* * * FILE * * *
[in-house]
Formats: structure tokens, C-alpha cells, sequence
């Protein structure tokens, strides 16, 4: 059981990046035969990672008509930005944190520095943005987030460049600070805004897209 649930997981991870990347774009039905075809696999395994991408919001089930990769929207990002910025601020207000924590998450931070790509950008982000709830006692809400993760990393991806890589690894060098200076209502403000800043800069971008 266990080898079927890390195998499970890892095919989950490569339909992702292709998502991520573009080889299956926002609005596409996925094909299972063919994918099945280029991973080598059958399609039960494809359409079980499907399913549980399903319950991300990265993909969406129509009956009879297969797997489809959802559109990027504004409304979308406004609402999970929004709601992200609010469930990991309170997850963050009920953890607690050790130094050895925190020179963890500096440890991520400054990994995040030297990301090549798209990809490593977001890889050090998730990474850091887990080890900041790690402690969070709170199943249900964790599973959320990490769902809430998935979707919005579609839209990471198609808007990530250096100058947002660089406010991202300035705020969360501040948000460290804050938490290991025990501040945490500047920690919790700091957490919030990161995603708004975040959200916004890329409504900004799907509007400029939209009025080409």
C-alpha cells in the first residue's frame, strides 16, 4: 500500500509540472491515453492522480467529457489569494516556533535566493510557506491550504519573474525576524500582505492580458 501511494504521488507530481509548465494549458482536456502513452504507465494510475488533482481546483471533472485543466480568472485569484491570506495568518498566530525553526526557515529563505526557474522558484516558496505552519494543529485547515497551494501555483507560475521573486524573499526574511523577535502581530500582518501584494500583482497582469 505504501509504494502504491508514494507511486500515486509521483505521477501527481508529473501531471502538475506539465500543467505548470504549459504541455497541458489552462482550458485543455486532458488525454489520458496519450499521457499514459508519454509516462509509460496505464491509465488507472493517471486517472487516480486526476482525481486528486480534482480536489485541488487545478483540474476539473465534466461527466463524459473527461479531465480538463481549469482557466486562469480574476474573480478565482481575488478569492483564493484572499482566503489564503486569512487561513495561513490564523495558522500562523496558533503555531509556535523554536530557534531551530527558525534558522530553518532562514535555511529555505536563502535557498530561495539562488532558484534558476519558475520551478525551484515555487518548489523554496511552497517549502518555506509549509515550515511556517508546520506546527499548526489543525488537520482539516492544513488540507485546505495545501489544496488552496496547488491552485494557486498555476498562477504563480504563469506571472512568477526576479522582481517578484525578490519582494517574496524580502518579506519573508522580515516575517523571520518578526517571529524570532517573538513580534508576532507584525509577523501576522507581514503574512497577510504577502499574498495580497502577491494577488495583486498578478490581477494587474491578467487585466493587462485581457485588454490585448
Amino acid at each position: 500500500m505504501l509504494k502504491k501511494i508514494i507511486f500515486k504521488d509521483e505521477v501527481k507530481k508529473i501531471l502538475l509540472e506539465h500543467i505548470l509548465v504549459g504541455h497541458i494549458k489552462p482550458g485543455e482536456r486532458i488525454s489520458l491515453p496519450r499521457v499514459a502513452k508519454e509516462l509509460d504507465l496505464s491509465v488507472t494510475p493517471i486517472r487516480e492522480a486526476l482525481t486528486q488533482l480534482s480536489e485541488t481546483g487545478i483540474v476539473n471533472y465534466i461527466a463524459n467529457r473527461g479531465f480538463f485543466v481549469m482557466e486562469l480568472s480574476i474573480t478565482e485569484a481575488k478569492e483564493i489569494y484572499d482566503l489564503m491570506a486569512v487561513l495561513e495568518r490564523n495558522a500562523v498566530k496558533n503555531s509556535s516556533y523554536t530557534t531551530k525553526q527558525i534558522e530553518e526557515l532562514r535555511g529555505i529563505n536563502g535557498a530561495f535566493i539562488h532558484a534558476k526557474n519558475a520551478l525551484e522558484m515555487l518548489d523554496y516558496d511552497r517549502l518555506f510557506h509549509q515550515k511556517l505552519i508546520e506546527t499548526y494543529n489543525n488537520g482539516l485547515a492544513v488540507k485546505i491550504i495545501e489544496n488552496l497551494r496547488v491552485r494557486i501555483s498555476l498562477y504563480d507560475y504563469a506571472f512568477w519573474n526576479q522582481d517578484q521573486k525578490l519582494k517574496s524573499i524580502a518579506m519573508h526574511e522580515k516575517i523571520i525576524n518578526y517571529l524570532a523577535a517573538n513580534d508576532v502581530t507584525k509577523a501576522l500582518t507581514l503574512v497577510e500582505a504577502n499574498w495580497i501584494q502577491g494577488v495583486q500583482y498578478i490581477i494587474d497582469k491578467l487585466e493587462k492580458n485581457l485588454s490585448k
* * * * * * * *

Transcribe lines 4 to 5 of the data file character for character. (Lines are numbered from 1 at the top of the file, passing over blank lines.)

C-alpha cells in the first residue's frame, strides 16, 4: 500500500509540472491515453492522480467529457489569494516556533535566493510557506491550504519573474525576524500582505492580458 501511494504521488507530481509548465494549458482536456502513452504507465494510475488533482481546483471533472485543466480568472485569484491570506495568518498566530525553526526557515529563505526557474522558484516558496505552519494543529485547515497551494501555483507560475521573486524573499526574511523577535502581530500582518501584494500583482497582469 505504501509504494502504491508514494507511486500515486509521483505521477501527481508529473501531471502538475506539465500543467505548470504549459504541455497541458489552462482550458485543455486532458488525454489520458496519450499521457499514459508519454509516462509509460496505464491509465488507472493517471486517472487516480486526476482525481486528486480534482480536489485541488487545478483540474476539473465534466461527466463524459473527461479531465480538463481549469482557466486562469480574476474573480478565482481575488478569492483564493484572499482566503489564503486569512487561513495561513490564523495558522500562523496558533503555531509556535523554536530557534531551530527558525534558522530553518532562514535555511529555505536563502535557498530561495539562488532558484534558476519558475520551478525551484515555487518548489523554496511552497517549502518555506509549509515550515511556517508546520506546527499548526489543525488537520482539516492544513488540507485546505495545501489544496488552496496547488491552485494557486498555476498562477504563480504563469506571472512568477526576479522582481517578484525578490519582494517574496524580502518579506519573508522580515516575517523571520518578526517571529524570532517573538513580534508576532507584525509577523501576522507581514503574512497577510504577502499574498495580497502577491494577488495583486498578478490581477494587474491578467487585466493587462485581457485588454490585448
Amino acid at each position: 500500500m505504501l509504494k502504491k501511494i508514494i507511486f500515486k504521488d509521483e505521477v501527481k507530481k508529473i501531471l502538475l509540472e506539465h500543467i505548470l509548465v504549459g504541455h497541458i494549458k489552462p482550458g485543455e482536456r486532458i488525454s489520458l491515453p496519450r499521457v499514459a502513452k508519454e509516462l509509460d504507465l496505464s491509465v488507472t494510475p493517471i486517472r487516480e492522480a486526476l482525481t486528486q488533482l480534482s480536489e485541488t481546483g487545478i483540474v476539473n471533472y465534466i461527466a463524459n467529457r473527461g479531465f480538463f485543466v481549469m482557466e486562469l480568472s480574476i474573480t478565482e485569484a481575488k478569492e483564493i489569494y484572499d482566503l489564503m491570506a486569512v487561513l495561513e495568518r490564523n495558522a500562523v498566530k496558533n503555531s509556535s516556533y523554536t530557534t531551530k525553526q527558525i534558522e530553518e526557515l532562514r535555511g529555505i529563505n536563502g535557498a530561495f535566493i539562488h532558484a534558476k526557474n519558475a520551478l525551484e522558484m515555487l518548489d523554496y516558496d511552497r517549502l518555506f510557506h509549509q515550515k511556517l505552519i508546520e506546527t499548526y494543529n489543525n488537520g482539516l485547515a492544513v488540507k485546505i491550504i495545501e489544496n488552496l497551494r496547488v491552485r494557486i501555483s498555476l498562477y504563480d507560475y504563469a506571472f512568477w519573474n526576479q522582481d517578484q521573486k525578490l519582494k517574496s524573499i524580502a518579506m519573508h526574511e522580515k516575517i523571520i525576524n518578526y517571529l524570532a523577535a517573538n513580534d508576532v502581530t507584525k509577523a501576522l500582518t507581514l503574512v497577510e500582505a504577502n499574498w495580497i501584494q502577491g494577488v495583486q500583482y498578478i490581477i494587474d497582469k491578467l487585466e493587462k492580458n485581457l485588454s490585448k